A CHINESE company which stopped work on the long-delayed Matabeleland Zambezi Water project is demanding $25 billion from government before it resumes business, the Zimbabwe Independent has esta
A report by the Bulawayo City Council’s Future Water Supplies and Water Action committee on the progress of the project says Chinese Electrical Machinery and Equipment (CEME) wants $25 billion for the work that it is expected to carry out this year.
The company is saying that it will not resume work unless half of that amount is paid in advance, the report says.
It abandoned work on the project last year after government failed to pay it in time.
CEME is expected to start working on stripping and clearing of foundations on the main dam, demolition and moving of large boulders and excavation of dam foundations if its demand is met.
“A request had been forwarded to the Ministry of Water Resources and Infrastructural Development for the amount of $25 682 000 000 for the activities identified by the contractor for implementation this year, with half the amount required as an advance. The amount from government is still being awaited,” the report says.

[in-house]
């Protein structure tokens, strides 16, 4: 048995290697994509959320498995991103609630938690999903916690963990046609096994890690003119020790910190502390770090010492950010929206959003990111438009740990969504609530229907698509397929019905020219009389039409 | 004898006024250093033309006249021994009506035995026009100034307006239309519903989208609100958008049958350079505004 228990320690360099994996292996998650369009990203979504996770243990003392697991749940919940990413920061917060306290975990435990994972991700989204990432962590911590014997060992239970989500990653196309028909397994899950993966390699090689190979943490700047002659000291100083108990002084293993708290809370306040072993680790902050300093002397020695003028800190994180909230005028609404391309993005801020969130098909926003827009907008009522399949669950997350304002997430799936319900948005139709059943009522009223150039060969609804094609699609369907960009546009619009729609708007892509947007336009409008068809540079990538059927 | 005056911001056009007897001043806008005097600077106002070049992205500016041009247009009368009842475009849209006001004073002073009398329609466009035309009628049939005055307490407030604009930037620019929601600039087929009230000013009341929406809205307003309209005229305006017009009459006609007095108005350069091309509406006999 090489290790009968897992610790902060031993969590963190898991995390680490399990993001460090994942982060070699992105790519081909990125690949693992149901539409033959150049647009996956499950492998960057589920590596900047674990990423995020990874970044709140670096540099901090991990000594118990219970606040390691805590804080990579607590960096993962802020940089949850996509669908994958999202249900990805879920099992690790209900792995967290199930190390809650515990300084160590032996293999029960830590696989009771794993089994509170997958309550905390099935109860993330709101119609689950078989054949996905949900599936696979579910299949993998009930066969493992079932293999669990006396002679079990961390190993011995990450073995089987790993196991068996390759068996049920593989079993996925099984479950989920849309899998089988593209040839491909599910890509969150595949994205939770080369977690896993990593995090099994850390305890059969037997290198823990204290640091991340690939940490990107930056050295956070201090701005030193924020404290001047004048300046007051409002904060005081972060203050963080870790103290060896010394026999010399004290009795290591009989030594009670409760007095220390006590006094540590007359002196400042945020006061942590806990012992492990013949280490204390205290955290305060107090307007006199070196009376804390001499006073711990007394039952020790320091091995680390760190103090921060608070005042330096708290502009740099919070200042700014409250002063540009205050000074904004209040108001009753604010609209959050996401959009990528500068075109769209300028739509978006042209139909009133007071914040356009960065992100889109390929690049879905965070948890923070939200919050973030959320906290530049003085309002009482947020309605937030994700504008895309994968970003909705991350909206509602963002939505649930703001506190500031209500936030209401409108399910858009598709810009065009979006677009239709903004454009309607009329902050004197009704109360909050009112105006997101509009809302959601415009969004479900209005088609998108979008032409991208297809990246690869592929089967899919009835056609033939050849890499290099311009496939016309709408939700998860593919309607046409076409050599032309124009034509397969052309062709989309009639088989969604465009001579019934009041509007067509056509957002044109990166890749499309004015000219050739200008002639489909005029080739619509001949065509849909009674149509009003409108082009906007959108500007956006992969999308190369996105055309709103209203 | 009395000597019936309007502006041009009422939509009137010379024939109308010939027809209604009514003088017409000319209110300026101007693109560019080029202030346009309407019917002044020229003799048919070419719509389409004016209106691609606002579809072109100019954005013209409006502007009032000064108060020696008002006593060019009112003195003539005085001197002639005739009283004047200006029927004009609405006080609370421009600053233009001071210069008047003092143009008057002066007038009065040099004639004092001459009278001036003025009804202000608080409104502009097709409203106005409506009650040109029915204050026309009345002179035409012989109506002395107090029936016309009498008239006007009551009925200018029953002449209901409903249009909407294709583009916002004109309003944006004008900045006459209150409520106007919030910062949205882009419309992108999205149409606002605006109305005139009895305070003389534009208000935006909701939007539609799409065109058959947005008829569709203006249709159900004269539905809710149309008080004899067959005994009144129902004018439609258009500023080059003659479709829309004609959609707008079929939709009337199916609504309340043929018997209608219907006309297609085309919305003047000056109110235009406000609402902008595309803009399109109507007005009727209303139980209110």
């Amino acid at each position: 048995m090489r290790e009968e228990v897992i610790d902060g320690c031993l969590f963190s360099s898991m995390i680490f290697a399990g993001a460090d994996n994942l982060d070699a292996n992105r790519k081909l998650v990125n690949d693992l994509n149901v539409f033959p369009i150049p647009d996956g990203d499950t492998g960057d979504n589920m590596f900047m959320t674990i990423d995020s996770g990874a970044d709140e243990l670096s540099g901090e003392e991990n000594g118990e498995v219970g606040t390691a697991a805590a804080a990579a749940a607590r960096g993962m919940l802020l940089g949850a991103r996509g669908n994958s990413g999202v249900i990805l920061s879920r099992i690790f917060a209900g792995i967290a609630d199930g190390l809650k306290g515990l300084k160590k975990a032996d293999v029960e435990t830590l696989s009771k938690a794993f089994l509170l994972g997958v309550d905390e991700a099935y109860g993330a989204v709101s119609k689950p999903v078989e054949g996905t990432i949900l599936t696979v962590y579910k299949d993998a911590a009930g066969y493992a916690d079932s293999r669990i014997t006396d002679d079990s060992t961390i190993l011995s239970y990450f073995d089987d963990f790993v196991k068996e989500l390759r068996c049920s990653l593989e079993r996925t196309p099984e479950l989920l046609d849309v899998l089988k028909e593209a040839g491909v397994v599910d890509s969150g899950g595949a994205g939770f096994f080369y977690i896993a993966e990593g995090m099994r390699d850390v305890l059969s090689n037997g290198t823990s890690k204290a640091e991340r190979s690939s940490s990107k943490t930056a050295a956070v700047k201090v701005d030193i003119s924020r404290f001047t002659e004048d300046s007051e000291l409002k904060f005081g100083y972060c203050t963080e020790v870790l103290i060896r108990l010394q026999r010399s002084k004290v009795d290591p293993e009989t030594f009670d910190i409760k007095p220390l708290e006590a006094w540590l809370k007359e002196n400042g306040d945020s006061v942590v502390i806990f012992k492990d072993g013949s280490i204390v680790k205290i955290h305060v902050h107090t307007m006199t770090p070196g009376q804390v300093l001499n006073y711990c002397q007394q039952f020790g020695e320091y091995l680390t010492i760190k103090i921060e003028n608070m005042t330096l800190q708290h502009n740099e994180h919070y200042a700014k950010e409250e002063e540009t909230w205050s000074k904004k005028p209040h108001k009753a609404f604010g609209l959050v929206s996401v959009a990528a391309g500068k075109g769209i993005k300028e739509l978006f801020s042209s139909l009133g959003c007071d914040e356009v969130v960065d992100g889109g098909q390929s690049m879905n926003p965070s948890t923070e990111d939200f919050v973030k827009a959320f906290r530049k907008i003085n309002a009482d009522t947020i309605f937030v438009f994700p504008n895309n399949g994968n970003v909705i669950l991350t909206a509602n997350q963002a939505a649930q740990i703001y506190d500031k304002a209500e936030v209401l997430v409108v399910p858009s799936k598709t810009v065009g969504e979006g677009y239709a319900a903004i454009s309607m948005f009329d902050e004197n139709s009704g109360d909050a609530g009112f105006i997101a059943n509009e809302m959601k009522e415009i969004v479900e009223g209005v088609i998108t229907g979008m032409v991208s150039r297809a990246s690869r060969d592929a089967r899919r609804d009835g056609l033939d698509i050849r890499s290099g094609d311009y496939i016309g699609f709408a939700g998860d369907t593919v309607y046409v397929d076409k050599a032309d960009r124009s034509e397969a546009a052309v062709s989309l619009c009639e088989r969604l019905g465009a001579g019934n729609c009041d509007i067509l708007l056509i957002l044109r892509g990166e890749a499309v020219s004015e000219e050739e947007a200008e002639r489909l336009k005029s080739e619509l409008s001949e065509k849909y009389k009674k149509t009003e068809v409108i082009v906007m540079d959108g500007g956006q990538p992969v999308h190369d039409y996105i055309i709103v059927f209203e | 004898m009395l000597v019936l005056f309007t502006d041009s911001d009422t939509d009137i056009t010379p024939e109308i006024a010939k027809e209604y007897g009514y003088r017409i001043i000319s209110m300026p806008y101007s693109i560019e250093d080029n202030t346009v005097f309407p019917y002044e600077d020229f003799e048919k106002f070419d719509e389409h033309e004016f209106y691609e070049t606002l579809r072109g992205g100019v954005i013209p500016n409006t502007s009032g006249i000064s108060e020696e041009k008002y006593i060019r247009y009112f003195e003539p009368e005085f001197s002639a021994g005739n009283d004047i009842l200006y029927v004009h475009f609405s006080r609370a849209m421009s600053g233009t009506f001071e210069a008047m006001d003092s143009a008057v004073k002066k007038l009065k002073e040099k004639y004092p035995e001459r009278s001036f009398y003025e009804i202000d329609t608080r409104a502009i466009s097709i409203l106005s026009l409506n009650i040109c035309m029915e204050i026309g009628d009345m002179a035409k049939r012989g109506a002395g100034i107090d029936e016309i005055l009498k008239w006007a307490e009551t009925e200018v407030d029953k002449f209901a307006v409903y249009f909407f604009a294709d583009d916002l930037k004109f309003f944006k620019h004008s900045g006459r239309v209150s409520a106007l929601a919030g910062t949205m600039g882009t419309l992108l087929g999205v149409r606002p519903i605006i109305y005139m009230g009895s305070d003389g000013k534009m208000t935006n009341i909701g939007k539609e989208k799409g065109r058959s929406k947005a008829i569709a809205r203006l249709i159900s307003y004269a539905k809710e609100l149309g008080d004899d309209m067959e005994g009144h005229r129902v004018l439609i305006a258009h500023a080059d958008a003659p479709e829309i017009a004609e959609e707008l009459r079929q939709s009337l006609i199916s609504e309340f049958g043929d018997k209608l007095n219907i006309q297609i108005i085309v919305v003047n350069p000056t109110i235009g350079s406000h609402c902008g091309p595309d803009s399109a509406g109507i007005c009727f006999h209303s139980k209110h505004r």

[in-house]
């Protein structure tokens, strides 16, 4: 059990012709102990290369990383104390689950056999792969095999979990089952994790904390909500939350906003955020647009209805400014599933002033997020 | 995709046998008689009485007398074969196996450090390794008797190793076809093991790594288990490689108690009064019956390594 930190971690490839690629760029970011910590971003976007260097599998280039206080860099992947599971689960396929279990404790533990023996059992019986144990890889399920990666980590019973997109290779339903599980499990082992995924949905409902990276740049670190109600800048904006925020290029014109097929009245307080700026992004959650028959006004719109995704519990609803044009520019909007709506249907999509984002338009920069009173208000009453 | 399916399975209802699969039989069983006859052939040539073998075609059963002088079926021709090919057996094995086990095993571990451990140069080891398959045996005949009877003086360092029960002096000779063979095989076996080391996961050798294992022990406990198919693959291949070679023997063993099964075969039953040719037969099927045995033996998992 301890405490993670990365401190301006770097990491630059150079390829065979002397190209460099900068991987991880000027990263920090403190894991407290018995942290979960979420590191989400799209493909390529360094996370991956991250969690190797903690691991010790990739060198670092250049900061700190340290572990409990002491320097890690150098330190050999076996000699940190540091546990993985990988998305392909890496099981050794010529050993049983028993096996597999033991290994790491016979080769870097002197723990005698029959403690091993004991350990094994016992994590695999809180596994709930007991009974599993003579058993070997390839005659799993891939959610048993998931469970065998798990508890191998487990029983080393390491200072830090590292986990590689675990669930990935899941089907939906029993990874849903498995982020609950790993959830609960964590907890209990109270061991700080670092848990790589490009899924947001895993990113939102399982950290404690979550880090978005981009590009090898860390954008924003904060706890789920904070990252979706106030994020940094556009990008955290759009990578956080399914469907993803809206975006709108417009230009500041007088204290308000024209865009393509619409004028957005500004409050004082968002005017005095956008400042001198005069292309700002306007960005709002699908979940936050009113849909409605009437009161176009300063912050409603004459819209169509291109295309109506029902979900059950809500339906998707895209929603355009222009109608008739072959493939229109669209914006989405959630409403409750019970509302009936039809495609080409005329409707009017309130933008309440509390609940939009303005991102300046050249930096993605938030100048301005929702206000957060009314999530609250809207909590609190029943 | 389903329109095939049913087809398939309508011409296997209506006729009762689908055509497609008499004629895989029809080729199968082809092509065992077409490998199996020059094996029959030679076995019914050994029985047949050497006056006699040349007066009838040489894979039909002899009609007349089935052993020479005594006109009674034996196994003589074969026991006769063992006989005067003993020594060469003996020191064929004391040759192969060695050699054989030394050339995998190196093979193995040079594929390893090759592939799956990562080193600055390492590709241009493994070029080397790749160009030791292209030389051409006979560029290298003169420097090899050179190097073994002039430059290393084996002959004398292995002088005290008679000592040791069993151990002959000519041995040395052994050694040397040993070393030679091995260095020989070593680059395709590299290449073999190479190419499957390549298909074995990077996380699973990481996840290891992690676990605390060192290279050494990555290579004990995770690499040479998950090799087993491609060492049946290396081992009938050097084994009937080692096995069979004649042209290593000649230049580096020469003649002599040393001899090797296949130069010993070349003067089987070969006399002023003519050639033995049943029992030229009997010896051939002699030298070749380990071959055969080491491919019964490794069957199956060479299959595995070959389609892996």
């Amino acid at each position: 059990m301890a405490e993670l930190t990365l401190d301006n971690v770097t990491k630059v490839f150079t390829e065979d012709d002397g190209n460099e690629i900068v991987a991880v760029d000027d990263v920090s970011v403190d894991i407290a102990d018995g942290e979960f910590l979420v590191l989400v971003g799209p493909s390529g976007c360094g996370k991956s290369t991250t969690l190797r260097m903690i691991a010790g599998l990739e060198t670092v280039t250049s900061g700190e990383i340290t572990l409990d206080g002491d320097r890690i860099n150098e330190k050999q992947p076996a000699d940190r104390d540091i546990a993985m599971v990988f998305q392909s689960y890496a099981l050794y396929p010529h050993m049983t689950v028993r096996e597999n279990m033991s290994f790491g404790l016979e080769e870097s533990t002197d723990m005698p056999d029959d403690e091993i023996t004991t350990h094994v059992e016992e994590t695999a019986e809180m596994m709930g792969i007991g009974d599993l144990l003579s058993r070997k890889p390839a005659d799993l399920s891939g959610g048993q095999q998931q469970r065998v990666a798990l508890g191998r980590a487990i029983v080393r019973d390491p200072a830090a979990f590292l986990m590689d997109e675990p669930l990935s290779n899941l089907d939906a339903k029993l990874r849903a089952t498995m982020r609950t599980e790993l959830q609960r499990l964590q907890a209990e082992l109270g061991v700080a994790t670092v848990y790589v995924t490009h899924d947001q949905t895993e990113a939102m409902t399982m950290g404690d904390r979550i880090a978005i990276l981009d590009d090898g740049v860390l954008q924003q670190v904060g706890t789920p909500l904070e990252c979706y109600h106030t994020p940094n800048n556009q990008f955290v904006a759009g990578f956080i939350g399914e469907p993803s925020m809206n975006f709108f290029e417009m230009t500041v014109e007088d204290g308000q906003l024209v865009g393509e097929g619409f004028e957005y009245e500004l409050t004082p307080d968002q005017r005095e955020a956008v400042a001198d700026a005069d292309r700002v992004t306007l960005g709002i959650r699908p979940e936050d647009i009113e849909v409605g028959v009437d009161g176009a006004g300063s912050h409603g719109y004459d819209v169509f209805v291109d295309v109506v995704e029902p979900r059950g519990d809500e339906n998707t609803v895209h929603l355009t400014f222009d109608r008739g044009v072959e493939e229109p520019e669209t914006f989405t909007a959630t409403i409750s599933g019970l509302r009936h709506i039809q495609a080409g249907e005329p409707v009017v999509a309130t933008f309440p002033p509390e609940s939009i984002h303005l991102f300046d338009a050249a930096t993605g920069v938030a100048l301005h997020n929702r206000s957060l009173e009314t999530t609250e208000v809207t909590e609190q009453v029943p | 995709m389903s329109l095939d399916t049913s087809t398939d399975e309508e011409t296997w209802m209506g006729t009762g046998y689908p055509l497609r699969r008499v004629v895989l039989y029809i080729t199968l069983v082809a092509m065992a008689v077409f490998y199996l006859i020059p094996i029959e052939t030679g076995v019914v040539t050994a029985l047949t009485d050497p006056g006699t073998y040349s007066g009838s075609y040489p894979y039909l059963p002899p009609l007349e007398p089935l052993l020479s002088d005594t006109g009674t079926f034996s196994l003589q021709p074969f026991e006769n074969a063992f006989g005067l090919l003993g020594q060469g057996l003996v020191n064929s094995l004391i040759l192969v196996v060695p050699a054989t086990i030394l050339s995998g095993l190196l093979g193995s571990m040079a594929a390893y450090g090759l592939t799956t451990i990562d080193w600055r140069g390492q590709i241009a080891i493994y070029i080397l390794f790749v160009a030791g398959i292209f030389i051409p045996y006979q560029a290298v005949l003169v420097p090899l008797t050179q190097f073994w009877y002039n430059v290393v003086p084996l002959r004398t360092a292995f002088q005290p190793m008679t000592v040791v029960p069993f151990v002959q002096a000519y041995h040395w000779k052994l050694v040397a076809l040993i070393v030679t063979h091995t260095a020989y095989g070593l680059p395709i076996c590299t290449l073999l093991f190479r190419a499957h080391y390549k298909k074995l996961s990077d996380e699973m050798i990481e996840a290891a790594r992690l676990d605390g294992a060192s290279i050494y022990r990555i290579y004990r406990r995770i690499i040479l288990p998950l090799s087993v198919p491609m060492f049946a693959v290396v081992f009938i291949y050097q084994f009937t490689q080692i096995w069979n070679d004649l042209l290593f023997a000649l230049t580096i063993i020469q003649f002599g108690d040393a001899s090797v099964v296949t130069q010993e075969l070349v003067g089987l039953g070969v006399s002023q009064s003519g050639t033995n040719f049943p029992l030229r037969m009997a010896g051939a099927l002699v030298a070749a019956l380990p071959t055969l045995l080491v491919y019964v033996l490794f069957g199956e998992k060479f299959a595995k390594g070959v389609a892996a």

The report says the Ministry of Finance in January wrote to the Water Resources ministry reminding it that the government has committed itself to financing the construction of the Gwayi-Shangani dam, the first phase and major part of the Zambezi water project.
“The Ministry of Finance and Economic Development had written a letter in January 2004 to the Ministry of Water Resources highlighting that the government had committed itself to financing the construction of Gwayi-Shangani Dam,” reads the report.
“This followed prolonged delays in the finalisation of financing arrangements by Hope Mount services.”
Hope Mount Services, a company formed by the Matabeleland Zambezi Water Trust to source funds for the project, has failed to raise the US$50 million that it had promised to secure to kick-start the project.
CEME abandoned work last year after government failed to pay it due to foreign currency shortages. However, the Chinese firm has now agreed to be paid for services in local currency after reaching an agreement with the Water Resources ministry and the Zimbabwe National Water Authority.
Government this year only availed $300 million towards the project but the money has already been exhausted before the project started.